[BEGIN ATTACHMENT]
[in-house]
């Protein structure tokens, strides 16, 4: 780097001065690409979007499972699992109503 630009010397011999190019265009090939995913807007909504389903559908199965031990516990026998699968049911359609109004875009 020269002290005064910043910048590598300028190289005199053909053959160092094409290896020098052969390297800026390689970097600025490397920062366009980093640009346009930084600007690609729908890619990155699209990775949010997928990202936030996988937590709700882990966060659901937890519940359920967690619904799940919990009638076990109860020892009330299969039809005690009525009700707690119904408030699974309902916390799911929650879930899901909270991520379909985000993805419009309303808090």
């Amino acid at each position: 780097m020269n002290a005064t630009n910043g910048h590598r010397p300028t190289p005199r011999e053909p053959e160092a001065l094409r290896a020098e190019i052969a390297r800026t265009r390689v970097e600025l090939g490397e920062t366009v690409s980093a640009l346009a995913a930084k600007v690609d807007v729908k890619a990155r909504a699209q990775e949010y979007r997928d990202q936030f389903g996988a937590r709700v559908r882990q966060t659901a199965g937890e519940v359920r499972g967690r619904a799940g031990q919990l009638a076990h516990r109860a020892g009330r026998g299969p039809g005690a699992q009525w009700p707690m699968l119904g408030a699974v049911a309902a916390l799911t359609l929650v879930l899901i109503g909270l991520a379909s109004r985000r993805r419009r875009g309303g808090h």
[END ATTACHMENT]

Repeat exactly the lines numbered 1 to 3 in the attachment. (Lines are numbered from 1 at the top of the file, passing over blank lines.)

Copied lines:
[in-house]
């Protein structure tokens, strides 16, 4: 780097001065690409979007499972699992109503 630009010397011999190019265009090939995913807007909504389903559908199965031990516990026998699968049911359609109004875009 020269002290005064910043910048590598300028190289005199053909053959160092094409290896020098052969390297800026390689970097600025490397920062366009980093640009346009930084600007690609729908890619990155699209990775949010997928990202936030996988937590709700882990966060659901937890519940359920967690619904799940919990009638076990109860020892009330299969039809005690009525009700707690119904408030699974309902916390799911929650879930899901909270991520379909985000993805419009309303808090």
């Amino acid at each position: 780097m020269n002290a005064t630009n910043g910048h590598r010397p300028t190289p005199r011999e053909p053959e160092a001065l094409r290896a020098e190019i052969a390297r800026t265009r390689v970097e600025l090939g490397e920062t366009v690409s980093a640009l346009a995913a930084k600007v690609d807007v729908k890619a990155r909504a699209q990775e949010y979007r997928d990202q936030f389903g996988a937590r709700v559908r882990q966060t659901a199965g937890e519940v359920r499972g967690r619904a799940g031990q919990l009638a076990h516990r109860a020892g009330r026998g299969p039809g005690a699992q009525w009700p707690m699968l119904g408030a699974v049911a309902a916390l799911t359609l929650v879930l899901i109503g909270l991520a379909s109004r985000r993805r419009r875009g309303g808090h």